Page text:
This is the eleventh installment of the Quick Takes series, where I look at five (or so) apps and tell you my thoughts on them.
A Bunch of Weather Apps (skip if you are tired of this):
Pocket Weather World (iPhone and iPad)
This app was kindly provided to me from the developer. I don’t care for the visual styling of the iPad app. I do however like the ‘high visibility’ theme on the iPhone app — but it just doesn’t meet my needs in a weather app. If the forecast data was easier to scan for trends this might be the winning weather app on my iPhone. I do however like that all the data is on one screen — no tabs.
Weather Watch (iPhone)
The same developers of the above app provided me with this app as well. This is a very nice app, but falls in the category of many other apps that show a large clock and smaller weather information. More of a display app, than an information app.
This looks like a Sharper Image gadget circa 1997. That’s not to say that it is bad, just that the interface feels like a dated geek gadget. There is all the information you need, but I don’t think it makes very good use of the iPad screen space. That said if the visual styling was better I could find myself getting into the app. There are great graphs for seeing trends and nice little radar maps. Interestingly this app is not easy to set a new location for, you can’t just say: “give me the information for my current location”. This app wants to know which reporting station you want to use for temperatures, which to use for radar, and so on — it’s not for the quick and easy folk.
All of that aside, once set up it is apparent that this app is for data geeks.
Drop dead simple app that tells you if you need to carry an umbrella with you. In smaller print it also shows the temperature range and allows you to set the chance of precipitation as a badge on the icon. Not very useful in Seattle1 , but a nice little app.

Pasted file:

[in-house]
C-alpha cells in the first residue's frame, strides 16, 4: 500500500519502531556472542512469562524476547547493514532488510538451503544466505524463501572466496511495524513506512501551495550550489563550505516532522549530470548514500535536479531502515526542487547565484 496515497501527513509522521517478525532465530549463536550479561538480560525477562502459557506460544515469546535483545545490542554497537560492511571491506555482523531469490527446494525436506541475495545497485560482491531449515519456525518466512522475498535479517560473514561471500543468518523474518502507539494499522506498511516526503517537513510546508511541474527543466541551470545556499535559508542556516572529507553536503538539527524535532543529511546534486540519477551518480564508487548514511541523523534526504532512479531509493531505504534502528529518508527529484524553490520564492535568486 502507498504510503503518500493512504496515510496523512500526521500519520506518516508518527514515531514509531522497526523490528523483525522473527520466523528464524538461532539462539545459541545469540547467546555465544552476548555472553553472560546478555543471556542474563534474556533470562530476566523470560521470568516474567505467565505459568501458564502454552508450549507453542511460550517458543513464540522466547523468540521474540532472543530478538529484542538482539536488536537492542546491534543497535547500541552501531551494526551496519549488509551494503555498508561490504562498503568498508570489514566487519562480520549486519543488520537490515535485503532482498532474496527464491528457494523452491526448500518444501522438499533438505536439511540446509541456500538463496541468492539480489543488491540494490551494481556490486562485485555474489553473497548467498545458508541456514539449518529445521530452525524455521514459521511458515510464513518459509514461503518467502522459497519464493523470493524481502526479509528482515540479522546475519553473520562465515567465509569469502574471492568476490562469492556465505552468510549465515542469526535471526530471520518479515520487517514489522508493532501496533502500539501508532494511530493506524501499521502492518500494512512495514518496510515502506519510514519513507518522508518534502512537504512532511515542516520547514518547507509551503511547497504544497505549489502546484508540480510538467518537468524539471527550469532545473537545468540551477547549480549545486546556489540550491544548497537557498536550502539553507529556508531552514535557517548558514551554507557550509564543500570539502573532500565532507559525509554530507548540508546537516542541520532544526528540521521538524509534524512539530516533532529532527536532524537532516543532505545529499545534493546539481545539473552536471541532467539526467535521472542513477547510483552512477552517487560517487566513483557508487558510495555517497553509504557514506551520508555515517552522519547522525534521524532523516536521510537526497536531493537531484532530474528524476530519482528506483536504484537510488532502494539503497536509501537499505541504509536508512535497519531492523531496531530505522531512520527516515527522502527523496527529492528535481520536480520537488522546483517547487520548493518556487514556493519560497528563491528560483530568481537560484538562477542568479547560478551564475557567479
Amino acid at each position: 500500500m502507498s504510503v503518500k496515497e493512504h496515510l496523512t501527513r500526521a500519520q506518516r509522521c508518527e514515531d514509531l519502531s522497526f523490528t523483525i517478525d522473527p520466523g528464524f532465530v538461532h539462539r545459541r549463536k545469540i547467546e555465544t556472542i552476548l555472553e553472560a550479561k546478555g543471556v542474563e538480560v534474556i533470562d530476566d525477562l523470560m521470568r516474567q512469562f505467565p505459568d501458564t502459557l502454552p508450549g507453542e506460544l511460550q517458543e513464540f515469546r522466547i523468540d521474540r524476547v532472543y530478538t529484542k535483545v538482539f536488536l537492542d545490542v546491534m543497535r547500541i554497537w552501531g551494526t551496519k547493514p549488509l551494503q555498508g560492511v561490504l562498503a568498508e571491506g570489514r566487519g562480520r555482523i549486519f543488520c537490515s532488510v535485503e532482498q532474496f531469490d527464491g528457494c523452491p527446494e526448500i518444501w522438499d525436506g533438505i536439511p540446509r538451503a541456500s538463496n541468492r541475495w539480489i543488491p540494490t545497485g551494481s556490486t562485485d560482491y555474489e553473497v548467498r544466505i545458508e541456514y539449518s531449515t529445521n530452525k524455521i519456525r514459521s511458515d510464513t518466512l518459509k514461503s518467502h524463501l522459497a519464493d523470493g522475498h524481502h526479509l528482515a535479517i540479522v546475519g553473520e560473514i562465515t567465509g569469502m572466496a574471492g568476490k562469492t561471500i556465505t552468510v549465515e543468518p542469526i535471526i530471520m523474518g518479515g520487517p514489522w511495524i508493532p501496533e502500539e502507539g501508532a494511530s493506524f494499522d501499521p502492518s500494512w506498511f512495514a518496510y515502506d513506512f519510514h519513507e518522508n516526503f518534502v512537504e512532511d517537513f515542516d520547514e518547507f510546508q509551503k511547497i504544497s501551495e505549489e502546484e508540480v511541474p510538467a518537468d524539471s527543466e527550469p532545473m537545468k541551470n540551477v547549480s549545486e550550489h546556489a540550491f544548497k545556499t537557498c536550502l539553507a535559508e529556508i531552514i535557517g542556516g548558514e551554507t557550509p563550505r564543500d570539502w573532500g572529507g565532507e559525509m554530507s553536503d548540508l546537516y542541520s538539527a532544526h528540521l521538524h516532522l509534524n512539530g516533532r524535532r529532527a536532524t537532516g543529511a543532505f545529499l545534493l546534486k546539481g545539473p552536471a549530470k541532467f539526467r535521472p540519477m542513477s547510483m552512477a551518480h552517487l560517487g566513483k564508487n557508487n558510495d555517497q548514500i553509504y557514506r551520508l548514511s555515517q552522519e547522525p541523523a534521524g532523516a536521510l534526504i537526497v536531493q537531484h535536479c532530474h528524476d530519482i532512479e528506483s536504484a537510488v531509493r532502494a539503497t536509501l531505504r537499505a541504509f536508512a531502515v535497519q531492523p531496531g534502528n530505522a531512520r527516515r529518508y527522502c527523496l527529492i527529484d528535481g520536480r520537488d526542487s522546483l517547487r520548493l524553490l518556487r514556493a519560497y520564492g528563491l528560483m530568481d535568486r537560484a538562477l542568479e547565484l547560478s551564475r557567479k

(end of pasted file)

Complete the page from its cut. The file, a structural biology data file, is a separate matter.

End of Weather Stuff
I recently setup GitHub and in doing so quickly found out that I didn’t know what I was doing with it. I wanted a GUI, Transmit, like interface and Tower does exactly that. I haven’t dived into it too far, just yet — but I will say that the generous 30-day trial makes for an easy recommendation to at least try it out. I have personally found it a great way to interface with GitHub and perhaps the only reason I am using GitHub is because of how easy Tower makes it for me.
Analytics HD (iPad)
This is a handy little iPad app for checking in on your Google Analytics (since Google insists on Flash content). I can’t say that this is a great app, and quite honestly $6.99 is a stretch for this app. Then again there isn’t much an iPad app can do to make Google Analytics look as pretty as something like Mint. I also find the data refresh rates to be slow, but that is a Google problem as all apps I have tried pull the data very slowly.
The best feature is the ‘Today’ and ‘Yesterday’ options, allowing you to be able to quickly see the data for those days. If I am completely honest I think that GA on the web actually looks better than in this app, but you can’t see that on the iPad so there is a need for me to have this app.
It doesn’t do much to better the built in iPad browser. That said it gives you a much more Safari on Mac feeling than the native browser gives you. The two compelling features in this free app are:
- The ability to open files in apps.
- Access to downloaded files via iTunes.
Those are nice features, but I had to force myself to use them because honestly I just rarely need these features on the iPad. It is nice to have, but not the end of the world not to have. Hey, it’s free though.I also found the tabs too small to comfortably hit without thinking about it. I find the lack of a bookmarks bar a huge oversight and the fullscreen mode more of a ‘bullet point’ feature and the usability improvement.
This app promises to be your Lightroom companion for the iPad. The idea for the app is that you off-load your images from your camera to the iPad, then Photosmith will allow you to tag and rate the photos. You can also organize the photos and share them on a the standard “social” sites. The entire thing syncs with Lightroom with the help of a custom free plugin.
This is a pretty neat tool, but in it’s current state it is hardly worth $17.99. Tagging, rating, organizing is not as valuable to me as basic color adjustments and cropping. I was pumped to try this app out and was hoping it would make for a nice tool to have on my iPad — I think that if I was on a trip without my Mac, then yes this app would be worth it. However, if I am going to be gone long enough to want to organize photos, why wouldn’t I have my MacBook Air with me?
If you liked this installment be sure to check out the other installments.
Because 90% of the time in Seattle it is a good idea to have a rain jacket on hand. Let’s also be honest and admit that only tourists carry umbrellas in Seattle — it’s just not a practical item to have with you when it is raining 10 months out of the year. ↩